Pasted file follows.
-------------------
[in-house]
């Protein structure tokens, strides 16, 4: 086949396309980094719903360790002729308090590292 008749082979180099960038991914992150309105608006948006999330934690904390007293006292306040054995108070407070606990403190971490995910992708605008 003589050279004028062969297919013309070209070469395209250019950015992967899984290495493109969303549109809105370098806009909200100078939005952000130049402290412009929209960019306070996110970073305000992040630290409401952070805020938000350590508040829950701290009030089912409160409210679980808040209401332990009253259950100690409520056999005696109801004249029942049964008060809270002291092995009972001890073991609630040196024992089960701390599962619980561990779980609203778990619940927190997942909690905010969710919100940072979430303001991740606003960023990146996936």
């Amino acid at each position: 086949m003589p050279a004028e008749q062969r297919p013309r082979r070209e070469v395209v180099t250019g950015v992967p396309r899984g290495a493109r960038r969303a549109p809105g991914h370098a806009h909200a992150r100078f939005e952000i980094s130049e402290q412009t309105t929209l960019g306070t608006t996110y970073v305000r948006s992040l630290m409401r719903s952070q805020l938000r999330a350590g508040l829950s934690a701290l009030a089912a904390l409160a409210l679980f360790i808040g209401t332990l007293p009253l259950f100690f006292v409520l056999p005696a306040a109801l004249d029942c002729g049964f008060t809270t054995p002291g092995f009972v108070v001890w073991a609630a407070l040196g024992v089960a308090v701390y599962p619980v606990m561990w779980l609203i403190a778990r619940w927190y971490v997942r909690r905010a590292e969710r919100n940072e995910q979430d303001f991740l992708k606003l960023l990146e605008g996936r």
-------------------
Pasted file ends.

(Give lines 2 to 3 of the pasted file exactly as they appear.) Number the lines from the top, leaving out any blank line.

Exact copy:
């Protein structure tokens, strides 16, 4: 086949396309980094719903360790002729308090590292 008749082979180099960038991914992150309105608006948006999330934690904390007293006292306040054995108070407070606990403190971490995910992708605008 003589050279004028062969297919013309070209070469395209250019950015992967899984290495493109969303549109809105370098806009909200100078939005952000130049402290412009929209960019306070996110970073305000992040630290409401952070805020938000350590508040829950701290009030089912409160409210679980808040209401332990009253259950100690409520056999005696109801004249029942049964008060809270002291092995009972001890073991609630040196024992089960701390599962619980561990779980609203778990619940927190997942909690905010969710919100940072979430303001991740606003960023990146996936």
């Amino acid at each position: 086949m003589p050279a004028e008749q062969r297919p013309r082979r070209e070469v395209v180099t250019g950015v992967p396309r899984g290495a493109r960038r969303a549109p809105g991914h370098a806009h909200a992150r100078f939005e952000i980094s130049e402290q412009t309105t929209l960019g306070t608006t996110y970073v305000r948006s992040l630290m409401r719903s952070q805020l938000r999330a350590g508040l829950s934690a701290l009030a089912a904390l409160a409210l679980f360790i808040g209401t332990l007293p009253l259950f100690f006292v409520l056999p005696a306040a109801l004249d029942c002729g049964f008060t809270t054995p002291g092995f009972v108070v001890w073991a609630a407070l040196g024992v089960a308090v701390y599962p619980v606990m561990w779980l609203i403190a778990r619940w927190y971490v997942r909690r905010a590292e969710r919100n940072e995910q979430d303001f991740l992708k606003l960023l990146e605008g996936r």